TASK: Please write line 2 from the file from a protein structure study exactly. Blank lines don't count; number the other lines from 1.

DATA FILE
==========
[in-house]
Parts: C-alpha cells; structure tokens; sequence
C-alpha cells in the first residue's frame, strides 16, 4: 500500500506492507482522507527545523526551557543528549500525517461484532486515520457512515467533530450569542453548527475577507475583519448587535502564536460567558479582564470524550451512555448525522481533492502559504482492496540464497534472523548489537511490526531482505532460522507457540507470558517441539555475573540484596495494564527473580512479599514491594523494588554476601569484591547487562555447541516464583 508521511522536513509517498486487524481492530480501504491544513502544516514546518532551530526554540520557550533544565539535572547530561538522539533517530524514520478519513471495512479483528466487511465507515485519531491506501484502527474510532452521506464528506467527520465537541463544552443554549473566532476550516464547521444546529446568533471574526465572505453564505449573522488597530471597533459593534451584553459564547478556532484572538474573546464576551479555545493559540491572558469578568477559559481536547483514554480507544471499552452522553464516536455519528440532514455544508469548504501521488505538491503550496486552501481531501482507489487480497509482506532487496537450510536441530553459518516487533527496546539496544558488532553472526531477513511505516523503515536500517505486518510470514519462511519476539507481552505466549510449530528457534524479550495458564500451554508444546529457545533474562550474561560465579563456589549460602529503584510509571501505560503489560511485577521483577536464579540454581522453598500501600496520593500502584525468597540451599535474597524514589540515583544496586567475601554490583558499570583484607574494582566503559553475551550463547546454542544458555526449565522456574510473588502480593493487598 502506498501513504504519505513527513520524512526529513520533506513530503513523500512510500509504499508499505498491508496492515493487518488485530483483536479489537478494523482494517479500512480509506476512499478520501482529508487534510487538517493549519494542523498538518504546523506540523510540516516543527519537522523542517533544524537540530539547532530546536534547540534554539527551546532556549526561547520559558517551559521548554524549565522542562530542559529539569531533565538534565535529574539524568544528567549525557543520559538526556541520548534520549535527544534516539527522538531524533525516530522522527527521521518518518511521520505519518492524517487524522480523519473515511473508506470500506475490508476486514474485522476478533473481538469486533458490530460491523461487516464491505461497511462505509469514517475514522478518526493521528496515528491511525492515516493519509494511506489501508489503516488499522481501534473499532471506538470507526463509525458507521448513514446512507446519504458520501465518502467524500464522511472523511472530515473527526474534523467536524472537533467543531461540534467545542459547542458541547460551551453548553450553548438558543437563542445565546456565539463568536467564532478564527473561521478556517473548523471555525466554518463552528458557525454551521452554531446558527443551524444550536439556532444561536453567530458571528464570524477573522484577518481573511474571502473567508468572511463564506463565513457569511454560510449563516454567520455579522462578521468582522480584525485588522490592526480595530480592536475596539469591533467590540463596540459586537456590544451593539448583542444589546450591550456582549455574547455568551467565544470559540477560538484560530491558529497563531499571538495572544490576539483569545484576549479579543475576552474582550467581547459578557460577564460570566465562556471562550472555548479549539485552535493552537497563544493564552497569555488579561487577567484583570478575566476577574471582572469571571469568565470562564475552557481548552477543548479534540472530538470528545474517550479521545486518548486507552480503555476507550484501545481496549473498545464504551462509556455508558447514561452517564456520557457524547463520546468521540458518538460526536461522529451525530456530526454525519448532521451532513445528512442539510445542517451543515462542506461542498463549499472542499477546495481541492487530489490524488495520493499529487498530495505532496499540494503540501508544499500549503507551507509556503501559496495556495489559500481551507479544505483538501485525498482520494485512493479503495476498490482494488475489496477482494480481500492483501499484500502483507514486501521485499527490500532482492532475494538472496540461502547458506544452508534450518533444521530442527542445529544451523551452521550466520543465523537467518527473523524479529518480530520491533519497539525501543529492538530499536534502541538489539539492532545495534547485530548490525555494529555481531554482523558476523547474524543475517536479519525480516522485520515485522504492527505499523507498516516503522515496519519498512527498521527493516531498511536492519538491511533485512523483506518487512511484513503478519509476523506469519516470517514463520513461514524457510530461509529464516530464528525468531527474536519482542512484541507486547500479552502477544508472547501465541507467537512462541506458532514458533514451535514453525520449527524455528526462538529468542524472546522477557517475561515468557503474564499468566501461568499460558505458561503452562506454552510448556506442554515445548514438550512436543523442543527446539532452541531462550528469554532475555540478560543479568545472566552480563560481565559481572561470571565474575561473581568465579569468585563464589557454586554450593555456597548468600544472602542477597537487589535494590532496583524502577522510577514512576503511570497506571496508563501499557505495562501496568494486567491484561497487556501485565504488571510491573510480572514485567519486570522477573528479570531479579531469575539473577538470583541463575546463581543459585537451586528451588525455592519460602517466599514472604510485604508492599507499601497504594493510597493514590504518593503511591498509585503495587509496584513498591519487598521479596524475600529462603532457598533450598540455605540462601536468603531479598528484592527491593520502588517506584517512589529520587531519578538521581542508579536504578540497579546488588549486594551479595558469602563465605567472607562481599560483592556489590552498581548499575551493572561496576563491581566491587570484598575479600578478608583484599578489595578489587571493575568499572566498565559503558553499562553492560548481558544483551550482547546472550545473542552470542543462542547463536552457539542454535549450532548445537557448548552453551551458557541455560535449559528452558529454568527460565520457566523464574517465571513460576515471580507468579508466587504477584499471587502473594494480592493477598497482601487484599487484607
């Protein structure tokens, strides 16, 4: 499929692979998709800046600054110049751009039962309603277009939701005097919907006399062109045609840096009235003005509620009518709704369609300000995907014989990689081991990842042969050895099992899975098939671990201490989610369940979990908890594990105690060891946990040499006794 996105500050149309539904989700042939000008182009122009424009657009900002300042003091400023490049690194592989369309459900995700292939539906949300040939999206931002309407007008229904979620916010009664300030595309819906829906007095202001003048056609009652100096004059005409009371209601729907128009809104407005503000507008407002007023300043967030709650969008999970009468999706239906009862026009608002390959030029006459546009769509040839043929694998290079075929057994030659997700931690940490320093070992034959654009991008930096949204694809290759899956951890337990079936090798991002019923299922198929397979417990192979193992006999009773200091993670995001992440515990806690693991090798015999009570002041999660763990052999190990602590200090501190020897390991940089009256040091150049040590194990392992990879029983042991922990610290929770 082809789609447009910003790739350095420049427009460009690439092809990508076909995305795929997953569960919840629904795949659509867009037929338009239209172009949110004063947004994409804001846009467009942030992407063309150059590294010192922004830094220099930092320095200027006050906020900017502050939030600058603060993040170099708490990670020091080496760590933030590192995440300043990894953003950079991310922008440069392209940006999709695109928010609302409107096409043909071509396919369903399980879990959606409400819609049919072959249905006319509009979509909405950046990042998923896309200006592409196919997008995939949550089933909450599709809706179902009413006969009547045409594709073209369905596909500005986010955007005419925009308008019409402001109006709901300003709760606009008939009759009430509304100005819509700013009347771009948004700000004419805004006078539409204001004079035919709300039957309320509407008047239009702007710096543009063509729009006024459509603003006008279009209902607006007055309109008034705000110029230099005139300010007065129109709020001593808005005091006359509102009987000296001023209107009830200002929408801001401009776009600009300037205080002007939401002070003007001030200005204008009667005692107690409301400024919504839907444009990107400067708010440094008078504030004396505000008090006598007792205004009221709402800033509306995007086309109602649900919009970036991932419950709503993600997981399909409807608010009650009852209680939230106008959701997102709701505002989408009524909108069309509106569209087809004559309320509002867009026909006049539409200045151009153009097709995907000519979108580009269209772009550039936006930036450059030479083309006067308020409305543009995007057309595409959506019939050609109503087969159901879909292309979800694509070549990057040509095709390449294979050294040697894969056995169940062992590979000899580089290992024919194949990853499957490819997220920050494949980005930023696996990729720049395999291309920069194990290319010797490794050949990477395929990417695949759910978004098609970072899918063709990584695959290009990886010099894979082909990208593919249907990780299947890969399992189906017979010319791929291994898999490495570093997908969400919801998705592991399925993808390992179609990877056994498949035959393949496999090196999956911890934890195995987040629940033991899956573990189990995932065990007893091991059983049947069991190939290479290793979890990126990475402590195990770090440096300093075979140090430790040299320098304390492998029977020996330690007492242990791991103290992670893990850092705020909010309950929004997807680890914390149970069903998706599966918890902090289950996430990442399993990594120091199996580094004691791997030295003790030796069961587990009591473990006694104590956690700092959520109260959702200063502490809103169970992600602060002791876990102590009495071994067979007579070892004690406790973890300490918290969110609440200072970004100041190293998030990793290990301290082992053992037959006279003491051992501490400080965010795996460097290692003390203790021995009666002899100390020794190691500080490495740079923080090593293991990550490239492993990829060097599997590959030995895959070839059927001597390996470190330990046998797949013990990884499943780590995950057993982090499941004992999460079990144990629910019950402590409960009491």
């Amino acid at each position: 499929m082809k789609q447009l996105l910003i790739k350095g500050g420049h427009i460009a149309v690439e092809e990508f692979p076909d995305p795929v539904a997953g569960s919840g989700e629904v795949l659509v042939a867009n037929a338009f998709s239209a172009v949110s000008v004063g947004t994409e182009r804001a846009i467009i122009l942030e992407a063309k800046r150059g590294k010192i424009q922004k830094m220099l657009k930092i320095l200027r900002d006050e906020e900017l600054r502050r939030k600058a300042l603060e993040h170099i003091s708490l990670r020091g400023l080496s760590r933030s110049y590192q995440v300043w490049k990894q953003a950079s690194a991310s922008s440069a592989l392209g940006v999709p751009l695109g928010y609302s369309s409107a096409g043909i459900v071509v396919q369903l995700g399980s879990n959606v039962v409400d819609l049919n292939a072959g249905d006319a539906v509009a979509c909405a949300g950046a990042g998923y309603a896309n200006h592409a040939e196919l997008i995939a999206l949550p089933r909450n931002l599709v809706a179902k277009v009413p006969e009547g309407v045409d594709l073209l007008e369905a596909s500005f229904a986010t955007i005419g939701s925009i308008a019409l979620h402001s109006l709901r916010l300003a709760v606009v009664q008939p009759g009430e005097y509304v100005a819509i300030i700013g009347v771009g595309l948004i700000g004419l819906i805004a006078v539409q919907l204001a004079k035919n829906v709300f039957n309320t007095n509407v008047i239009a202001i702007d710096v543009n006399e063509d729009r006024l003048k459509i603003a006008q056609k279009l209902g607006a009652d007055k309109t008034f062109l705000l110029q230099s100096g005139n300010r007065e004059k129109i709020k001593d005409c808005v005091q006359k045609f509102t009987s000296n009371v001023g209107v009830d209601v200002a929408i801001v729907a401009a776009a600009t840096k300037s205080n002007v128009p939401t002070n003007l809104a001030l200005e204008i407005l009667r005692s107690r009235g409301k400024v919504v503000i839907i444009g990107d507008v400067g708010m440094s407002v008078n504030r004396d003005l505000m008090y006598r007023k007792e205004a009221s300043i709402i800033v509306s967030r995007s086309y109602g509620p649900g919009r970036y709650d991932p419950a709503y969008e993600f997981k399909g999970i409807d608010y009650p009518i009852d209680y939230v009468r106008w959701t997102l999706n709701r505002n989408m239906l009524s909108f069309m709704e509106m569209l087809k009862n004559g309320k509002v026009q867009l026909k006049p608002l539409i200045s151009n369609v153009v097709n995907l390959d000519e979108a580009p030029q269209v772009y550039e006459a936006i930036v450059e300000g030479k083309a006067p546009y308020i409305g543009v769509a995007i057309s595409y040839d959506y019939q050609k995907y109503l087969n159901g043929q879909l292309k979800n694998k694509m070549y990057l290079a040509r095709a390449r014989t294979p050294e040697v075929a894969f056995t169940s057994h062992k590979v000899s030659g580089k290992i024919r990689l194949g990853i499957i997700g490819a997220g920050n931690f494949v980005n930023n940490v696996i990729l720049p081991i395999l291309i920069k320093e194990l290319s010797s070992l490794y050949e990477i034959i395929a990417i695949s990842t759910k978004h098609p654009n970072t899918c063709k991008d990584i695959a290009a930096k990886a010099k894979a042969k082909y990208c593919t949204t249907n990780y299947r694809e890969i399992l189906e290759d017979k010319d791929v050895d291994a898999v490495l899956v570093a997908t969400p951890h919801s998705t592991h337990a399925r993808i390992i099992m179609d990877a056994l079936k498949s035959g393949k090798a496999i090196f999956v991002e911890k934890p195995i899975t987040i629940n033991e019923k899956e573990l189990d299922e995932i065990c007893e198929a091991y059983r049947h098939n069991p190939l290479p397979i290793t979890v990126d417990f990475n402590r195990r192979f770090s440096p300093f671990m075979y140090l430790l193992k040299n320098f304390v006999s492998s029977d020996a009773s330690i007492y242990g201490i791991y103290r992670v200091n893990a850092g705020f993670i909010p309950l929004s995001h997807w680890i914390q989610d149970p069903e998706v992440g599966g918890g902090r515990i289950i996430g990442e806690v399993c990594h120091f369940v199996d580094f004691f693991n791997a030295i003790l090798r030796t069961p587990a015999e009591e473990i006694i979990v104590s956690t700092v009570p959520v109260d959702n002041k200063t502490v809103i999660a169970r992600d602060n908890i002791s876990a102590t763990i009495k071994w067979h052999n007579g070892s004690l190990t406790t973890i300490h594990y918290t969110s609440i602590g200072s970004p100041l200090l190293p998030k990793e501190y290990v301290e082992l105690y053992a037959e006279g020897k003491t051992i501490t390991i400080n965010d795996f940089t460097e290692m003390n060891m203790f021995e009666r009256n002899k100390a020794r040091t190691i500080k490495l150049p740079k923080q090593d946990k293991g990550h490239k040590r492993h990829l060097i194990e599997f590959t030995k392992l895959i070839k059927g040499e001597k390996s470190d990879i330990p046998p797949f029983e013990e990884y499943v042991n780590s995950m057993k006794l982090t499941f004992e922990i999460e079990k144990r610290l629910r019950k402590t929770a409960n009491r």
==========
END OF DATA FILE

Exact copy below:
Parts: C-alpha cells; structure tokens; sequence